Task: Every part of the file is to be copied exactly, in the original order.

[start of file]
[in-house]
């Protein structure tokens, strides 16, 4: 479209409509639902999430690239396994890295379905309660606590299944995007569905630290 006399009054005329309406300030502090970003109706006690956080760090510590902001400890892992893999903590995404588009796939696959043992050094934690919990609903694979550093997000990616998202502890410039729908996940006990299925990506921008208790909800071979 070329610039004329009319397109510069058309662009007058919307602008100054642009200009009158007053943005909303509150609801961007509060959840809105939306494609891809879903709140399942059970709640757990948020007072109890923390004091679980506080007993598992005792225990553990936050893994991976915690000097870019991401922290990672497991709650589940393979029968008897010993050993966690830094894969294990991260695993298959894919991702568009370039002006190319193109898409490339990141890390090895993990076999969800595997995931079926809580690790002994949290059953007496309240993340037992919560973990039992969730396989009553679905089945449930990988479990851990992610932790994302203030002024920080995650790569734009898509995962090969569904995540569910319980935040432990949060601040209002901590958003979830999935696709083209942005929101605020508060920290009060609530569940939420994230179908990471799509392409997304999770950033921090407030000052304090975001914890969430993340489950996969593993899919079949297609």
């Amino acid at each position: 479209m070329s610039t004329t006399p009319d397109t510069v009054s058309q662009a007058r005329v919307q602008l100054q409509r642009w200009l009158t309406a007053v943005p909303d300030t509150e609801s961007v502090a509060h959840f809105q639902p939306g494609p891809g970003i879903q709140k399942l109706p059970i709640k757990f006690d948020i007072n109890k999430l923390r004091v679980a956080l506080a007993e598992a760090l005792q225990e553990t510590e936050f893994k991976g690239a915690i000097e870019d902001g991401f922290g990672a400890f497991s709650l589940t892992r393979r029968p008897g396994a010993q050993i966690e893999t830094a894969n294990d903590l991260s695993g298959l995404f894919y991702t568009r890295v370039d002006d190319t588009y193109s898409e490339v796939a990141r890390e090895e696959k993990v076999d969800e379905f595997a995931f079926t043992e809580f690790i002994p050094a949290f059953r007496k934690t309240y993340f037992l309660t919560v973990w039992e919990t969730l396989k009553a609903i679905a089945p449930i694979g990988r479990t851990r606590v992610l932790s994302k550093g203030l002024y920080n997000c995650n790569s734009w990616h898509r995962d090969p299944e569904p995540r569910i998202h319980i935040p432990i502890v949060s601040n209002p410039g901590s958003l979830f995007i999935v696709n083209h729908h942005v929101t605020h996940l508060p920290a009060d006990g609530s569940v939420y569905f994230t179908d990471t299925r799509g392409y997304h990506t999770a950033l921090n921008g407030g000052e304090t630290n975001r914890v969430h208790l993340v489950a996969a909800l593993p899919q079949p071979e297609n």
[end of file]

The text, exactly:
[in-house]
């Protein structure tokens, strides 16, 4: 479209409509639902999430690239396994890295379905309660606590299944995007569905630290 006399009054005329309406300030502090970003109706006690956080760090510590902001400890892992893999903590995404588009796939696959043992050094934690919990609903694979550093997000990616998202502890410039729908996940006990299925990506921008208790909800071979 070329610039004329009319397109510069058309662009007058919307602008100054642009200009009158007053943005909303509150609801961007509060959840809105939306494609891809879903709140399942059970709640757990948020007072109890923390004091679980506080007993598992005792225990553990936050893994991976915690000097870019991401922290990672497991709650589940393979029968008897010993050993966690830094894969294990991260695993298959894919991702568009370039002006190319193109898409490339990141890390090895993990076999969800595997995931079926809580690790002994949290059953007496309240993340037992919560973990039992969730396989009553679905089945449930990988479990851990992610932790994302203030002024920080995650790569734009898509995962090969569904995540569910319980935040432990949060601040209002901590958003979830999935696709083209942005929101605020508060920290009060609530569940939420994230179908990471799509392409997304999770950033921090407030000052304090975001914890969430993340489950996969593993899919079949297609």
């Amino acid at each position: 479209m070329s610039t004329t006399p009319d397109t510069v009054s058309q662009a007058r005329v919307q602008l100054q409509r642009w200009l009158t309406a007053v943005p909303d300030t509150e609801s961007v502090a509060h959840f809105q639902p939306g494609p891809g970003i879903q709140k399942l109706p059970i709640k757990f006690d948020i007072n109890k999430l923390r004091v679980a956080l506080a007993e598992a760090l005792q225990e553990t510590e936050f893994k991976g690239a915690i000097e870019d902001g991401f922290g990672a400890f497991s709650l589940t892992r393979r029968p008897g396994a010993q050993i966690e893999t830094a894969n294990d903590l991260s695993g298959l995404f894919y991702t568009r890295v370039d002006d190319t588009y193109s898409e490339v796939a990141r890390e090895e696959k993990v076999d969800e379905f595997a995931f079926t043992e809580f690790i002994p050094a949290f059953r007496k934690t309240y993340f037992l309660t919560v973990w039992e919990t969730l396989k009553a609903i679905a089945p449930i694979g990988r479990t851990r606590v992610l932790s994302k550093g203030l002024y920080n997000c995650n790569s734009w990616h898509r995962d090969p299944e569904p995540r569910i998202h319980i935040p432990i502890v949060s601040n209002p410039g901590s958003l979830f995007i999935v696709n083209h729908h942005v929101t605020h996940l508060p920290a009060d006990g609530s569940v939420y569905f994230t179908d990471t299925r799509g392409y997304h990506t999770a950033l921090n921008g407030g000052e304090t630290n975001r914890v969430h208790l993340v489950a996969a909800l593993p899919q079949p071979e297609n």